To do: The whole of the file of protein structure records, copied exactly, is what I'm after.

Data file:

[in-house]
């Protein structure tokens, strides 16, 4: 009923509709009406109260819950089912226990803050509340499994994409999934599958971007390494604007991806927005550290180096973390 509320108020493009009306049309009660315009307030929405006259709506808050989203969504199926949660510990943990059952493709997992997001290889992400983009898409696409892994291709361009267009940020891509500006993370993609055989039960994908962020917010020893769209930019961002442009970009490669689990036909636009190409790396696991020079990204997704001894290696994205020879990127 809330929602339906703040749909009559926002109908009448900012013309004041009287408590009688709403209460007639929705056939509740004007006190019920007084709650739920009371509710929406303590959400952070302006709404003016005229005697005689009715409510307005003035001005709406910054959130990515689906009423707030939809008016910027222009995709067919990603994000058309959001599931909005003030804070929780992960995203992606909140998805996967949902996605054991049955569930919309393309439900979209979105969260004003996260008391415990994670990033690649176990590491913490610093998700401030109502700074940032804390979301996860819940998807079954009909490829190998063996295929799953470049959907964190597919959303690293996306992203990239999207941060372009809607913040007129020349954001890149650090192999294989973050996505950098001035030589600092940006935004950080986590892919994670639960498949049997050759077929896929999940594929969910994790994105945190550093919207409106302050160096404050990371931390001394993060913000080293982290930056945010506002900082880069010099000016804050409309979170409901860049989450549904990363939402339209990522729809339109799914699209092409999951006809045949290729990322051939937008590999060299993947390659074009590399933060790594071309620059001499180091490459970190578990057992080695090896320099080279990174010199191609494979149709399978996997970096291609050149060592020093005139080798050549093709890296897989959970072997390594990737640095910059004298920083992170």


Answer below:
[in-house]
């Protein structure tokens, strides 16, 4: 009923509709009406109260819950089912226990803050509340499994994409999934599958971007390494604007991806927005550290180096973390 509320108020493009009306049309009660315009307030929405006259709506808050989203969504199926949660510990943990059952493709997992997001290889992400983009898409696409892994291709361009267009940020891509500006993370993609055989039960994908962020917010020893769209930019961002442009970009490669689990036909636009190409790396696991020079990204997704001894290696994205020879990127 809330929602339906703040749909009559926002109908009448900012013309004041009287408590009688709403209460007639929705056939509740004007006190019920007084709650739920009371509710929406303590959400952070302006709404003016005229005697005689009715409510307005003035001005709406910054959130990515689906009423707030939809008016910027222009995709067919990603994000058309959001599931909005003030804070929780992960995203992606909140998805996967949902996605054991049955569930919309393309439900979209979105969260004003996260008391415990994670990033690649176990590491913490610093998700401030109502700074940032804390979301996860819940998807079954009909490829190998063996295929799953470049959907964190597919959303690293996306992203990239999207941060372009809607913040007129020349954001890149650090192999294989973050996505950098001035030589600092940006935004950080986590892919994670639960498949049997050759077929896929999940594929969910994790994105945190550093919207409106302050160096404050990371931390001394993060913000080293982290930056945010506002900082880069010099000016804050409309979170409901860049989450549904990363939402339209990522729809339109799914699209092409999951006809045949290729990322051939937008590999060299993947390659074009590399933060790594071309620059001499180091490459970190578990057992080695090896320099080279990174010199191609494979149709399978996997970096291609050149060592020093005139080798050549093709890296897989959970072997390594990737640095910059004298920083992170």